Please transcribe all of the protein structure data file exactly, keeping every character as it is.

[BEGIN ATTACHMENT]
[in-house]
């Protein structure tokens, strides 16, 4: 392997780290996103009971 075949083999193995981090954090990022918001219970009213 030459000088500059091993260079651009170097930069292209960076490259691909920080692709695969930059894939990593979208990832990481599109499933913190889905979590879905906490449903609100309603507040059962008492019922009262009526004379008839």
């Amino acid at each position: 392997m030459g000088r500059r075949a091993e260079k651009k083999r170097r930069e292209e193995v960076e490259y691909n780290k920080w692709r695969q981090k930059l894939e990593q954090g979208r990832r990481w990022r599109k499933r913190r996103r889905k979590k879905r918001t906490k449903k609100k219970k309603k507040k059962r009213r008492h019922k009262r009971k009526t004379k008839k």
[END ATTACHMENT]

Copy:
[in-house]
């Protein structure tokens, strides 16, 4: 392997780290996103009971 075949083999193995981090954090990022918001219970009213 030459000088500059091993260079651009170097930069292209960076490259691909920080692709695969930059894939990593979208990832990481599109499933913190889905979590879905906490449903609100309603507040059962008492019922009262009526004379008839």
């Amino acid at each position: 392997m030459g000088r500059r075949a091993e260079k651009k083999r170097r930069e292209e193995v960076e490259y691909n780290k920080w692709r695969q981090k930059l894939e990593q954090g979208r990832r990481w990022r599109k499933r913190r996103r889905k979590k879905r918001t906490k449903k609100k219970k309603k507040k059962r009213r008492h019922k009262r009971k009526t004379k008839k």